ABC Adelaide’s Peter Goers is a glowing example of learning local pronunciations. His weather report is peppered with each town’s unique pronunciation from the guttural Whyalla to the well-delineated Robe. But Goersy holds no prisoners when it comes to the eighth letter of the alphabet. He’ll stop an interviewee midsentence if they say haitch the antithesis of his preferred aitch. It’s more hyperbole than breviary for Goers and his pyrrhic victory as haitch is firmly rooted in Catholic schools.

As an aural medium, radio is built on audience familiarity and using a community’s shibboleths will foster stronger relations. Mispronunciations stand out like a campanile so presenters should be mindful of his/her authoritative role which can influence thousands and sometimes lead to chiacking. Let’s just hope nothing happens in Reims.
Just for fun, here is a list of words to try. Can you think of any others?

Darren Ng
Deng Xiaoping
Dr. Seuss
habeas corpus
Ku Klux Klan
Wagga Wagga

John Patkin is a Hong Kong based researcher involved in projects related to media use and English as a second language. He earned his doctorate from Southern Cross University, MEd from the University of Wollongong, and MA from Middlesex University. He is a graduate of the first full-time radio course at the Australian Film, TV and Radio School.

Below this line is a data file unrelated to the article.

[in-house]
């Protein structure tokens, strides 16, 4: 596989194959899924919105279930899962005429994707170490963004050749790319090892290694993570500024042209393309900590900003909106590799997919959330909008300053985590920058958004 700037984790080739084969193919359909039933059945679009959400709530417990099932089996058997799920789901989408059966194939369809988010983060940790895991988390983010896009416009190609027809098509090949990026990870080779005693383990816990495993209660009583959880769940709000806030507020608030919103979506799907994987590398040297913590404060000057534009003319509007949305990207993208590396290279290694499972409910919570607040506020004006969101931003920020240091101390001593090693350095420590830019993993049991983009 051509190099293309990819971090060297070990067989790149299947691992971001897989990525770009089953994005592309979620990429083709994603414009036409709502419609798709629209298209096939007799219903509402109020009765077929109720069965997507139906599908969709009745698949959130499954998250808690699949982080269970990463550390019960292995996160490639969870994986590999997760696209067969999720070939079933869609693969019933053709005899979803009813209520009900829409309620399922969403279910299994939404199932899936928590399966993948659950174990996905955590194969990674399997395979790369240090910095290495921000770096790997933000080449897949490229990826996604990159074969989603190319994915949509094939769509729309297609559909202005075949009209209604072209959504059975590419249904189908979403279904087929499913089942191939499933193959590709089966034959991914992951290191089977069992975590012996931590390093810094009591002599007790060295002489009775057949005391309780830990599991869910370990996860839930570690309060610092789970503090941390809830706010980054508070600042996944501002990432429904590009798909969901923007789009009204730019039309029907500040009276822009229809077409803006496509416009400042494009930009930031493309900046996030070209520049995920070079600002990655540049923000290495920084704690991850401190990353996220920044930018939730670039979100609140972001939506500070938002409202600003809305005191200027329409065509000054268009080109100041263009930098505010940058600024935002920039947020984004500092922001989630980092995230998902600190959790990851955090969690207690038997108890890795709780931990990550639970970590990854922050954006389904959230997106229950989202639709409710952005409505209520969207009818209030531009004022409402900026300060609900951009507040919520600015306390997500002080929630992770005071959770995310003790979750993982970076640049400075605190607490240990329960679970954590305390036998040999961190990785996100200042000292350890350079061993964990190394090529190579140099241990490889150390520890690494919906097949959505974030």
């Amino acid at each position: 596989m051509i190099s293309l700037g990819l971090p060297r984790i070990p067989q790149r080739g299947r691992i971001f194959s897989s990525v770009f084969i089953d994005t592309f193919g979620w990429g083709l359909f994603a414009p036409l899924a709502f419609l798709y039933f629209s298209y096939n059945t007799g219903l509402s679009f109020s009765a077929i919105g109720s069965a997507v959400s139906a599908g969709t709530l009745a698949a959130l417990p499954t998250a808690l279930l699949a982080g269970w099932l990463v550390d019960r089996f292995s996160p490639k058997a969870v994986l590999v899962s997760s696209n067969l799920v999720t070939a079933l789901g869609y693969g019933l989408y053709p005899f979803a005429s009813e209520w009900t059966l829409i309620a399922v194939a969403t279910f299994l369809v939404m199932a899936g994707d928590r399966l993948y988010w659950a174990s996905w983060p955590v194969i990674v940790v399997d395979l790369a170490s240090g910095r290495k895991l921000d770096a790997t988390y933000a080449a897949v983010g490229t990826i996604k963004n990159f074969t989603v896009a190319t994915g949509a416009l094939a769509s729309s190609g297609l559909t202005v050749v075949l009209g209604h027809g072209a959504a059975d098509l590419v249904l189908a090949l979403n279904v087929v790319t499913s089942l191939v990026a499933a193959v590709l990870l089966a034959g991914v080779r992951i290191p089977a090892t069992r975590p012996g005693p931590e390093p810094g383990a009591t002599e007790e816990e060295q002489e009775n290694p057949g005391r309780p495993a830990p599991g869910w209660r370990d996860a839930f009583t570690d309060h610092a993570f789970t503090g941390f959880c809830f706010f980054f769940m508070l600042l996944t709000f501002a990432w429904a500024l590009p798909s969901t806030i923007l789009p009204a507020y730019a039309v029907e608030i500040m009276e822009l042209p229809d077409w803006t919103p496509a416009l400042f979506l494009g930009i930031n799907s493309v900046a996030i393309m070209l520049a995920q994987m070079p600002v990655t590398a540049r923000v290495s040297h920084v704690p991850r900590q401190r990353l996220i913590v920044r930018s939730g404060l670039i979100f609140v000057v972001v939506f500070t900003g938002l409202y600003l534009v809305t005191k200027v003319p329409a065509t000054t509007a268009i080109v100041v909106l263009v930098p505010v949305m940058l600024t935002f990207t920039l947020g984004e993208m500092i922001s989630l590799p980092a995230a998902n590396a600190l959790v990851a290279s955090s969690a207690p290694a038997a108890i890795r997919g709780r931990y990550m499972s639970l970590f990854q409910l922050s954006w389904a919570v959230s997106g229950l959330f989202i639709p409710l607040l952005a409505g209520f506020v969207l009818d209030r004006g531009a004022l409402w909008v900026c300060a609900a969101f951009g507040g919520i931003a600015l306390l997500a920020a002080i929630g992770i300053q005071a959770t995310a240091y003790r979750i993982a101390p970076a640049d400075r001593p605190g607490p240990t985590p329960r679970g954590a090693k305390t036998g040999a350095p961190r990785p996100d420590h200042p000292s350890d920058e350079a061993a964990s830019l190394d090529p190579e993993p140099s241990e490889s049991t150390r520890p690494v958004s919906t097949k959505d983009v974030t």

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Vincent O'Donnell
5 August 2020 - 11:16am
Iper (also Ypres), Troyes, Amiens.
5 August 2020 - 3:09pm
And of course Aussie place names are traps for beginning players and new employees in regional stations. Mispronunciation of these names is a big giveaway to the audience that you are not a local nor have you studied up on the local area.

I am also noticing some basic mistakes in news reading:
May-oar for Mayor (pronounced mare, like the horse)
mauve (wrongly pronounced moore-v)
nuclear (wrongly pronounced nu-kell-ar)
eleven - so many times I have heard it pronounced with an A at the beginning, wrongly as A-leven, not EE-leven.

Oh, so many words, so little time to list them all...